Gado-Gado Taman Sari

11th July 2024
Established in the 1960s, crowds loyally turn up at Gado-Gado Taman Sari in Mangga Besar for the classic Indonesian salad dish with cashew sauce.

Trying to get a seat during peak hours at Gado Gado Taman Sari in Mangga Besar is like participating in a game of musical chairs. And good luck if you have the misfortune to go up against a grandma—there’s a high likelihood she has been a regular longer than you have been alive, with the eatery having been around since the 1960s.

It’s a remarkable achievement for a dining establishment so understated in its appearance. Set in the gated front yard of an old house, the eatery doesn’t even have a sign to announce its presence, and is only identifiable from the house’s vintage façade. The next indicator would be the street food vendors set up front, offering treats like es cincau (grass jelly drink) and kue ape (a traditional pancake-and-crepe hybrid) to calm guests’ rumbling stomachs while they wait for the main course to arrive.

A highlight is, of course, the namesake gado-gado. It looks and tastes as what one would expect of the Indonesian salad dish, but to those who frequent the space, the balance of freshness, sweetness and nuttiness from the jumble of lettuce, yardlong beans, beansprouts, chayote, corn and—most notably—cashew sauce hits just the right spot. Enough to carve into their minds that this is precisely the gado-gado that they like and would happily get into queue for.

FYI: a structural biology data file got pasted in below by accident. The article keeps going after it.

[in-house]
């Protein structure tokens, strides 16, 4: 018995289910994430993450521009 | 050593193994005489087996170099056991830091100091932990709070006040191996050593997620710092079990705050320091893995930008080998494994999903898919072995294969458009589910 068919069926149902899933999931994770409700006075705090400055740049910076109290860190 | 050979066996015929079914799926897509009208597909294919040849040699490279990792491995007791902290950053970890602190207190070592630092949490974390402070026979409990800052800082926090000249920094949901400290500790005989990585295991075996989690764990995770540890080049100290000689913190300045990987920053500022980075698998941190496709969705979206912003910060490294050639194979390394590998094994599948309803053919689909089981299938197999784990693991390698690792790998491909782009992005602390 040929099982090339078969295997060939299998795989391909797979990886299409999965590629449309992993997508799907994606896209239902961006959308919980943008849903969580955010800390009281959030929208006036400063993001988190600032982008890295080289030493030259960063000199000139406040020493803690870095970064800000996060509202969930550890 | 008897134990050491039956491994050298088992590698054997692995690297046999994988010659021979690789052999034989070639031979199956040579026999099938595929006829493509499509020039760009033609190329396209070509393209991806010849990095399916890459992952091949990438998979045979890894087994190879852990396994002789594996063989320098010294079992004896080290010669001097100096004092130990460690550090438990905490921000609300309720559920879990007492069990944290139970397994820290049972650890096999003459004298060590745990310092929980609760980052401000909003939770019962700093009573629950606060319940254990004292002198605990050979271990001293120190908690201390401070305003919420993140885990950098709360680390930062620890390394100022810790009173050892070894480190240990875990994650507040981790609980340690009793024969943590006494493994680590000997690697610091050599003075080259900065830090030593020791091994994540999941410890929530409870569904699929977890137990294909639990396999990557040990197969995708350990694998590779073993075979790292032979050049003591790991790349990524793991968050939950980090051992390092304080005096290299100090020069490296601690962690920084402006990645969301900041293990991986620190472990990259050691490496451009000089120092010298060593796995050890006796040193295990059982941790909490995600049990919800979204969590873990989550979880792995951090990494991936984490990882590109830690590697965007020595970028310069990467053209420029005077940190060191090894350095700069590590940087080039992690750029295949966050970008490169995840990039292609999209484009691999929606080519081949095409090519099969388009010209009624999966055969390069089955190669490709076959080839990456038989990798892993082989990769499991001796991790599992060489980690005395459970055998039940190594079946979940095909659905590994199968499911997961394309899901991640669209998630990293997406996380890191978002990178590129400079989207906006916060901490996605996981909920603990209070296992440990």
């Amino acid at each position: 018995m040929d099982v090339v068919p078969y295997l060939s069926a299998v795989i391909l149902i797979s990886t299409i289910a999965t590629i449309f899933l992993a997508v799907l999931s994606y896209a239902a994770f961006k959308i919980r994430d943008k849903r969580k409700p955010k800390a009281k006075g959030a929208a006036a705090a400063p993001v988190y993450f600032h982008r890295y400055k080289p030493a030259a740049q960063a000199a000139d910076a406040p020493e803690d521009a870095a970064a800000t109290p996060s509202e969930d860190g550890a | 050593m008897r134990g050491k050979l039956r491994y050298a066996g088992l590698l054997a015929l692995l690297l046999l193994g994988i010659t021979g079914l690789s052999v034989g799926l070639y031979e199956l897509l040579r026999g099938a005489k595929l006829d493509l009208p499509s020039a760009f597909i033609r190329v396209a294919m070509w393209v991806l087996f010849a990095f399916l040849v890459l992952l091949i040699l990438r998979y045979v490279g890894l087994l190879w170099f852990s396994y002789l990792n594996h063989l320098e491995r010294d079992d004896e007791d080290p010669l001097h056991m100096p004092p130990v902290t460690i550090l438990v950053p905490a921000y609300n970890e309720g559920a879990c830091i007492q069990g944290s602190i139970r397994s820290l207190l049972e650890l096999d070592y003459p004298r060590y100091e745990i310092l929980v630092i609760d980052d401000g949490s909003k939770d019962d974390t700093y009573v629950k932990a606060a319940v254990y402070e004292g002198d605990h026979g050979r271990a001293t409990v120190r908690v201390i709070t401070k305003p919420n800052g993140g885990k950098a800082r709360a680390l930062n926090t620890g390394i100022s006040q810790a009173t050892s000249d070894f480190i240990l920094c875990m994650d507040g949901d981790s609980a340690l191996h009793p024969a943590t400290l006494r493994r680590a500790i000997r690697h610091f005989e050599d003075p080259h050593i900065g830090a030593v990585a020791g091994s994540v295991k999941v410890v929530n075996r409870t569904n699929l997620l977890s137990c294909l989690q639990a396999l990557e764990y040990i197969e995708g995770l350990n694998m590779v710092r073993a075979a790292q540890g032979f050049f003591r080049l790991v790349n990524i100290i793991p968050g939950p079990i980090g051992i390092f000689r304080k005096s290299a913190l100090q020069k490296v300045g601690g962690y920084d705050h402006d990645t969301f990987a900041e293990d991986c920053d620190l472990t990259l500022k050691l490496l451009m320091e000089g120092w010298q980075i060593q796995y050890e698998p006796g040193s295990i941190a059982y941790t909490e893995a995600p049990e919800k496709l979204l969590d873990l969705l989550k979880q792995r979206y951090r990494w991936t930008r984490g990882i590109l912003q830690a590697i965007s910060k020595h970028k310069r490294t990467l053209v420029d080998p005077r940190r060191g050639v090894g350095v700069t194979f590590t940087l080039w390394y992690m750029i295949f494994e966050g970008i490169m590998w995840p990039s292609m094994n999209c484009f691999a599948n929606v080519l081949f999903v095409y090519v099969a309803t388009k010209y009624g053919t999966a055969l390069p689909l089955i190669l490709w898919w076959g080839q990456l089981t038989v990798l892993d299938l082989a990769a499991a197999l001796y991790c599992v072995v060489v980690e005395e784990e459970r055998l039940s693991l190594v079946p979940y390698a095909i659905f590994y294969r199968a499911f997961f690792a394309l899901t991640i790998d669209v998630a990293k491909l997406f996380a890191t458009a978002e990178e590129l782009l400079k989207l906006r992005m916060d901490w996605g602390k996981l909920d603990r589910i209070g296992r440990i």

Alternatively, other items on the menu are worth trying as well, particularly the ayam goreng, where the chicken is braised before frying and served with a sweet and spicy peanut sambal sauce.

Gado-Gado Taman Sari’s popularity and stickler to the old ways (they still only accept cash) means that it may take more than an hour for these dishes to arrive at one’s table. And yet, other than a few oddities, regulars wait with admirable patience. Some busy themselves with snacks, while others peek over the counter to watch the crew mix up vegetables and cashew sauce with two massive mortars and pestles.

It’s almost hard to reason such a display of loyalty, especially when there is a flurry of gado-gado options spread around the city today. But looking at the white-haired diners, which make up the majority here, maybe there’s a touch of ‘magic’ in simply being a reliable presence over the years; where one can return and take comfort in the idea that amidst a tide of changes, some things do stay the same.